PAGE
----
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Thumbtack for Pros in 2018 – Instant Match Review

Thumbtack for Pros in 2018 – Instant Match Review

If you’re a freelancer or small business owner, you might be familiar with Thumbtack.

Thumbtack is a third-party platform connecting customers and professionals, based around a bidding system. If you’re not familiar, you can read my most recent article on the subject:

How Photographers Can Use Thumbtack (The Right Way)

Thumbtack has recently undergone changes in its bidding system, in which professionals only pay when hired by the Thumbtack-referred customer.

The feature at hand kicked in for me (and for many other professionals, I’d guess) when Thumbtack contacted me in late 2017. They proposed a new program called Instant Match, allowing professionals (referred to by them as “Pros”) to send out automatic bids to clients any time a request is made, only being charged when actually hired.

I liked where the idea seemed headed, and told Thumbtack that their new Instant Match program seemed promising. Pros waste tons of money on bids that go nowhere, and many of us have even suggested a similar adjustment to Instant Match in the past. These suggestions have shown up in various blog posts and complaint forums. The Instant Match idea on principal makes sense: Pay when you get hired, not for the chance you get hired.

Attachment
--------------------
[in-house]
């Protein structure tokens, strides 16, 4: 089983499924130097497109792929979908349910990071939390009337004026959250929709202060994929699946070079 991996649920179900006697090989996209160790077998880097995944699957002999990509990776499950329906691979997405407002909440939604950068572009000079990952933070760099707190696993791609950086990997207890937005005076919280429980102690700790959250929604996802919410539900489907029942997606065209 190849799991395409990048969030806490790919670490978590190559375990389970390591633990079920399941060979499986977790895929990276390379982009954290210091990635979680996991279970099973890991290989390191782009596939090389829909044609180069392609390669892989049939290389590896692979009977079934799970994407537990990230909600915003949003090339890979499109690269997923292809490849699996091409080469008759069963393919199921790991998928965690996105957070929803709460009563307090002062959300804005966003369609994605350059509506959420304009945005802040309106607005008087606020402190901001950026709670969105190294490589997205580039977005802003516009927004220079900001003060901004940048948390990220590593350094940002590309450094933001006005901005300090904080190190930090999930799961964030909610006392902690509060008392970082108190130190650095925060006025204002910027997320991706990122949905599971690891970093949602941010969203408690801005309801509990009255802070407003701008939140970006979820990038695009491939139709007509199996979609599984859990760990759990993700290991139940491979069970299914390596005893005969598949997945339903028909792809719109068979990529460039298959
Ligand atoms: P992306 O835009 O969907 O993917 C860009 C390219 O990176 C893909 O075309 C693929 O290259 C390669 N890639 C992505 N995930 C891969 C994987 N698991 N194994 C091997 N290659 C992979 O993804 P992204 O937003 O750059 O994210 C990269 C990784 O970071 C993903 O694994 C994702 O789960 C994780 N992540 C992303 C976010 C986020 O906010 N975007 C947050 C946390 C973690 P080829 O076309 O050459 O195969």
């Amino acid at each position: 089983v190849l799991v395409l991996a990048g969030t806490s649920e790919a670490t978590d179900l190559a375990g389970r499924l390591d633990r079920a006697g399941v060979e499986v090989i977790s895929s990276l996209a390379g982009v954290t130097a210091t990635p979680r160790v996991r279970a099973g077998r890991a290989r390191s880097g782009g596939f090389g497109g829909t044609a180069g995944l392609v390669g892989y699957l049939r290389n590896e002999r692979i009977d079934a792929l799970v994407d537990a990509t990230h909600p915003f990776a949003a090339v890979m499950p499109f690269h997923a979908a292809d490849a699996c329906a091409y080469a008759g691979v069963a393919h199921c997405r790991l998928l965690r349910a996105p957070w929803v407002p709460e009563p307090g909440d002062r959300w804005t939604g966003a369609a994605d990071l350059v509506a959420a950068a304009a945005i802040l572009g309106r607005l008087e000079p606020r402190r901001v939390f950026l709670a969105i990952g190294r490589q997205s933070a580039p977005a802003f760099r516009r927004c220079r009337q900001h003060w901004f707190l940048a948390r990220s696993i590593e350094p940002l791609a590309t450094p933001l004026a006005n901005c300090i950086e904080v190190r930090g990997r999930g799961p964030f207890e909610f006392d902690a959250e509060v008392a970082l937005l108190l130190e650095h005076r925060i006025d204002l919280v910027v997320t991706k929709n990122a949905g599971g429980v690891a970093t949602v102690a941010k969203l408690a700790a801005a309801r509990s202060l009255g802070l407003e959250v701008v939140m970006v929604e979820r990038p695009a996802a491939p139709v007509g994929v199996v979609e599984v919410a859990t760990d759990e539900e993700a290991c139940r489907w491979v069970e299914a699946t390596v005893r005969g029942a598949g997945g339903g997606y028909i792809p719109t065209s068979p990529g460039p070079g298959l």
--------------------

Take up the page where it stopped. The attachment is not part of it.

In early 2018, Thumbtack rolled out the Instant Match option on select services.

For instance, of the several sub-categories of photography work I receive requests for (event, portrait, etc), as of now architectural photography is the only category where Instant Match can be turned on and used.

When I quoted on a recent architectural job (the old-fashioned way), I plunked down my hard-earned cash only to see something I had never witnessed before on this platform: Thumbtack had increased the bid limit from five professionals to 15. That’s right, 15.

I had no idea that when I was bidding on a job I was going to be up against 14 other professionals. Had I known, I would have not wasted my time or money. When this happened, I called ThumbTack and was told, “We get a lot of feedback from customers, and they all say they want to see more options!”

If requesters complained about not having enough options, chances are they either wanted to see more bids because they knew there were cheap options out there, or their listed budget was so low that nobody wanted to quote in the first place. Either way, studies have shown that presenting too many options to people can be overwhelming and inhibit a purchase altogether.